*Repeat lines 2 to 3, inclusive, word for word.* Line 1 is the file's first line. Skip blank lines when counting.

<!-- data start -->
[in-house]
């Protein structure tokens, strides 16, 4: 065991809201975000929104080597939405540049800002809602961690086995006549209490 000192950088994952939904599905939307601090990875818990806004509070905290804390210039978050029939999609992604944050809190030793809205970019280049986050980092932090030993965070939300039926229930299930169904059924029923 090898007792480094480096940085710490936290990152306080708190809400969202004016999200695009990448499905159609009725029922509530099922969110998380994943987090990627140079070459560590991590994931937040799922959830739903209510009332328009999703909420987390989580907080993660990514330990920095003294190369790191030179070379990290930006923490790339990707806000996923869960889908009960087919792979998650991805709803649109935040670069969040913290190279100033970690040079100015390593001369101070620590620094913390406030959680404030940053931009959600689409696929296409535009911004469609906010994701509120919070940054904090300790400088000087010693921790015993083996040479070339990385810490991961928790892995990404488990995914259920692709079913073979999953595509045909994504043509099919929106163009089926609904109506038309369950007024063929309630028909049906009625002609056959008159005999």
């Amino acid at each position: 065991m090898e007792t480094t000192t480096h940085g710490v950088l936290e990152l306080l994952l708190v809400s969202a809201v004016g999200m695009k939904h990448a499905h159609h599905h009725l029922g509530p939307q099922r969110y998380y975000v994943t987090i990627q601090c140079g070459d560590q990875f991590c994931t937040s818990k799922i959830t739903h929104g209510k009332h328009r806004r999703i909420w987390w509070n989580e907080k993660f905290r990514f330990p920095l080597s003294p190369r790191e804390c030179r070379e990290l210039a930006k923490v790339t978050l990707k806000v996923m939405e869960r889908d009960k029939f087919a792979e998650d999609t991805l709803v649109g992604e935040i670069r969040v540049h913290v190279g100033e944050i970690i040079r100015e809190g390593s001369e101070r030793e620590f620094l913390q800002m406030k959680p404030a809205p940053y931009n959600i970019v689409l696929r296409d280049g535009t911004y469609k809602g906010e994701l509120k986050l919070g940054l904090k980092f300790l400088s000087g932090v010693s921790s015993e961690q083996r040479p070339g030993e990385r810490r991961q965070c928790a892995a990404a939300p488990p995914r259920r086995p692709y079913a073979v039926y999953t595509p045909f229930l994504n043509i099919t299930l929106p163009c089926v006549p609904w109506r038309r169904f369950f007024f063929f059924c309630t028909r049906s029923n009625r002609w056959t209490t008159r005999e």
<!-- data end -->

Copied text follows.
């Protein structure tokens, strides 16, 4: 065991809201975000929104080597939405540049800002809602961690086995006549209490 000192950088994952939904599905939307601090990875818990806004509070905290804390210039978050029939999609992604944050809190030793809205970019280049986050980092932090030993965070939300039926229930299930169904059924029923 090898007792480094480096940085710490936290990152306080708190809400969202004016999200695009990448499905159609009725029922509530099922969110998380994943987090990627140079070459560590991590994931937040799922959830739903209510009332328009999703909420987390989580907080993660990514330990920095003294190369790191030179070379990290930006923490790339990707806000996923869960889908009960087919792979998650991805709803649109935040670069969040913290190279100033970690040079100015390593001369101070620590620094913390406030959680404030940053931009959600689409696929296409535009911004469609906010994701509120919070940054904090300790400088000087010693921790015993083996040479070339990385810490991961928790892995990404488990995914259920692709079913073979999953595509045909994504043509099919929106163009089926609904109506038309369950007024063929309630028909049906009625002609056959008159005999």
């Amino acid at each position: 065991m090898e007792t480094t000192t480096h940085g710490v950088l936290e990152l306080l994952l708190v809400s969202a809201v004016g999200m695009k939904h990448a499905h159609h599905h009725l029922g509530p939307q099922r969110y998380y975000v994943t987090i990627q601090c140079g070459d560590q990875f991590c994931t937040s818990k799922i959830t739903h929104g209510k009332h328009r806004r999703i909420w987390w509070n989580e907080k993660f905290r990514f330990p920095l080597s003294p190369r790191e804390c030179r070379e990290l210039a930006k923490v790339t978050l990707k806000v996923m939405e869960r889908d009960k029939f087919a792979e998650d999609t991805l709803v649109g992604e935040i670069r969040v540049h913290v190279g100033e944050i970690i040079r100015e809190g390593s001369e101070r030793e620590f620094l913390q800002m406030k959680p404030a809205p940053y931009n959600i970019v689409l696929r296409d280049g535009t911004y469609k809602g906010e994701l509120k986050l919070g940054l904090k980092f300790l400088s000087g932090v010693s921790s015993e961690q083996r040479p070339g030993e990385r810490r991961q965070c928790a892995a990404a939300p488990p995914r259920r086995p692709y079913a073979v039926y999953t595509p045909f229930l994504n043509i099919t299930l929106p163009c089926v006549p609904w109506r038309r169904f369950f007024f063929f059924c309630t028909r049906s029923n009625r002609w056959t209490t008159r005999e």